Poster Australian Marine Sciences Association 2022

Detection of ‘Irukandji’ Jellyfishes at Ningaloo Using Environmental DNA  (#501)

Jessica Strickland 1 2 , Kylie Pitt 1 2 , Michael Kingsford 3 , Dean Jerry 3
  1. Coastal and Marine Research Centre, Griffith University, Gold Coast, Queensland, Australia
  2. School of Environment and Science, Griffith University, Gold Coast, Queensland, Australia
  3. Marine Biology and Aquaculture, College of Science and Engineering, James Cook University, Townsville, Queensland, Australia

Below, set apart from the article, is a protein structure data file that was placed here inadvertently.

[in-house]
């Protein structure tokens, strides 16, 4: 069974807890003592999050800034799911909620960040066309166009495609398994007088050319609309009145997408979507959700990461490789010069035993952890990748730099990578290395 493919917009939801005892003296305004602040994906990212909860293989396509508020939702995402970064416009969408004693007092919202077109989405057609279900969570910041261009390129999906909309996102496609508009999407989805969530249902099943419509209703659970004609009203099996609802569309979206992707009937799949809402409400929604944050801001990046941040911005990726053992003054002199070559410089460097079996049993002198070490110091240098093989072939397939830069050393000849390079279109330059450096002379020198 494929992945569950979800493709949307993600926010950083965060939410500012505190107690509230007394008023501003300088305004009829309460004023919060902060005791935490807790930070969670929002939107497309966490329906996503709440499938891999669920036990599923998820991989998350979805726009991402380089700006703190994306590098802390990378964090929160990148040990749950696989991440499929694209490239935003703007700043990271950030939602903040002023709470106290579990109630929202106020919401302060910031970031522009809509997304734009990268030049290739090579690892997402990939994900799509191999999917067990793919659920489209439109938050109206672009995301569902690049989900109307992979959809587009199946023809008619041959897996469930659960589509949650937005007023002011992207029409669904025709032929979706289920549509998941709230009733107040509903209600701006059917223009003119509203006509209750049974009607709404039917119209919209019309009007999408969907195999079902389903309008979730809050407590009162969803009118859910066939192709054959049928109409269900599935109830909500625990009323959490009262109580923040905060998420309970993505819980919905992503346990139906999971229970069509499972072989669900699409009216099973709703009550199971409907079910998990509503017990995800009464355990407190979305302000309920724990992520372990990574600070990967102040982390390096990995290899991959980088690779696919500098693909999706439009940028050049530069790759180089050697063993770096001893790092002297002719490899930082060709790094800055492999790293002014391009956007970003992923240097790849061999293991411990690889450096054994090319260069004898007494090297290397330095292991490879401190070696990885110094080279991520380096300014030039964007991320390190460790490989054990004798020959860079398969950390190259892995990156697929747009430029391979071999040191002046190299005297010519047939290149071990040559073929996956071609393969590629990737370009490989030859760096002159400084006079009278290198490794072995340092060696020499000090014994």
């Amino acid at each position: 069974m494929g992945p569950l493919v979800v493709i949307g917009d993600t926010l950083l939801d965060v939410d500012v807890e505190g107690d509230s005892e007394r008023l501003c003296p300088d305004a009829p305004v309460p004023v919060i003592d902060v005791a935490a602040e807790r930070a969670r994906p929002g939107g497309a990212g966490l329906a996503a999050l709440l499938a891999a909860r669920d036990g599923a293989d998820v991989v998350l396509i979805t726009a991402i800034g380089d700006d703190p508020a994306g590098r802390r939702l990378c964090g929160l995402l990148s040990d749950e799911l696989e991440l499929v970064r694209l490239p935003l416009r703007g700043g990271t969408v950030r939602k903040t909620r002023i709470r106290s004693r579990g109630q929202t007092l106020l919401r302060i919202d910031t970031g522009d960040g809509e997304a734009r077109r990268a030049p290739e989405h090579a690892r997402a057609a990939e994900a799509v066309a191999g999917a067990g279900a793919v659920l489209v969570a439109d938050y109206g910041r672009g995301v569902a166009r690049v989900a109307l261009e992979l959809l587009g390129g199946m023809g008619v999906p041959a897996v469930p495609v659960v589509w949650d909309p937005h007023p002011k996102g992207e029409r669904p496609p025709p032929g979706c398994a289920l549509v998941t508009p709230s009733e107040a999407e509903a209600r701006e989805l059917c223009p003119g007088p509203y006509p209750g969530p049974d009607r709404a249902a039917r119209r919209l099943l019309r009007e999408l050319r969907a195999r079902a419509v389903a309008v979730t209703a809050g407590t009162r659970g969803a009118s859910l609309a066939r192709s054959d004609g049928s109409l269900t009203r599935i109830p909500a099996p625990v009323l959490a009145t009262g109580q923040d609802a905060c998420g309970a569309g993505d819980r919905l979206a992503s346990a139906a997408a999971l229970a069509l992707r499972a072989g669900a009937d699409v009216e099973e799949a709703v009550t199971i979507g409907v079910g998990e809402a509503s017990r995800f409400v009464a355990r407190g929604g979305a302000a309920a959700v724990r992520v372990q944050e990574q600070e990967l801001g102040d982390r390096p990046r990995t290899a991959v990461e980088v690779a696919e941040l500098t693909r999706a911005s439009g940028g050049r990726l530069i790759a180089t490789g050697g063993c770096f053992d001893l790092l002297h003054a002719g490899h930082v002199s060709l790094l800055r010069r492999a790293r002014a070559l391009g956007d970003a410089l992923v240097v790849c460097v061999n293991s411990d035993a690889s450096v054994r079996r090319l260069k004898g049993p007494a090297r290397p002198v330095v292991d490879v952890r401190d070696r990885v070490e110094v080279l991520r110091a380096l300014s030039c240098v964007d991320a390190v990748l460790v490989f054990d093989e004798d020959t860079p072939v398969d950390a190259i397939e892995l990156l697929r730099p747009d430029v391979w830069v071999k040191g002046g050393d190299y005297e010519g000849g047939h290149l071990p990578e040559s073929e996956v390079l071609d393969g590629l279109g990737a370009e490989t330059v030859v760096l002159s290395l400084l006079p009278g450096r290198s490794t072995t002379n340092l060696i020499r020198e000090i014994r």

‘Irukandji’ jellyfishes pose a major risk to human health and enterprise. These mostly small and venomous cubozoans cause Irukandji syndrome, which can be fatal. At Ningaloo, a fringing reef in Western Australia, Irukandji jellyfishes interfere with a significant whale shark tourism industry. Anecdotally, sightings and stings are more common in offshore waters beyond the Ningaloo reef slope, and are most numerous from February to May. Tools and strategies to address the risks of these species are paramount; however, their size, transparency, irregular distribution, and potent venom make them difficult to study using traditional methods. This project is using quantitative PCR to investigate spatial and temporal distributions of Irukandji jellyfishes at Ningaloo and tests the hypothesis that they are most prevalent offshore and in Autumn. Water samples are being collected at multiple locations, at four distances from shore, including sites within the lagoon and up to 9kms offshore. Samples are being collected three days in each calendar season, over two consecutive years. This project will also confirm which cubozoan species are present and new species-specific primers and probes will be developed and tested. Target species have been collected, their DNA extracted, and the 16S genome partially sequenced using existing universal primers.